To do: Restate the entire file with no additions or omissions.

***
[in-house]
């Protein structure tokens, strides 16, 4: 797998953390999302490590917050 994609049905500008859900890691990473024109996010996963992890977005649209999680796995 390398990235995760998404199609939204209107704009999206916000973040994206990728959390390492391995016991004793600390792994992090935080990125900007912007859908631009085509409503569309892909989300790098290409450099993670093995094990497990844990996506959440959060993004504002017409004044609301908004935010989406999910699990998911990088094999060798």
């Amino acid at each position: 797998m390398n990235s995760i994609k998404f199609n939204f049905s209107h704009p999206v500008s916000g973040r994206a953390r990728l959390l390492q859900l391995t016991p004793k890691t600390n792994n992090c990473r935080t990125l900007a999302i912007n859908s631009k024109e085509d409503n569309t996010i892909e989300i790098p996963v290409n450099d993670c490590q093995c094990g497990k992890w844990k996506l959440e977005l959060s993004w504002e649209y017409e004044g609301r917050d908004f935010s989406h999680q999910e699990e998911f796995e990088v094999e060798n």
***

[in-house]
């Protein structure tokens, strides 16, 4: 797998953390999302490590917050 994609049905500008859900890691990473024109996010996963992890977005649209999680796995 390398990235995760998404199609939204209107704009999206916000973040994206990728959390390492391995016991004793600390792994992090935080990125900007912007859908631009085509409503569309892909989300790098290409450099993670093995094990497990844990996506959440959060993004504002017409004044609301908004935010989406999910699990998911990088094999060798």
């Amino acid at each position: 797998m390398n990235s995760i994609k998404f199609n939204f049905s209107h704009p999206v500008s916000g973040r994206a953390r990728l959390l390492q859900l391995t016991p004793k890691t600390n792994n992090c990473r935080t990125l900007a999302i912007n859908s631009k024109e085509d409503n569309t996010i892909e989300i790098p996963v290409n450099d993670c490590q093995c094990g497990k992890w844990k996506l959440e977005l959060s993004w504002e649209y017409e004044g609301r917050d908004f935010s989406h999680q999910e699990e998911f796995e990088v094999e060798n």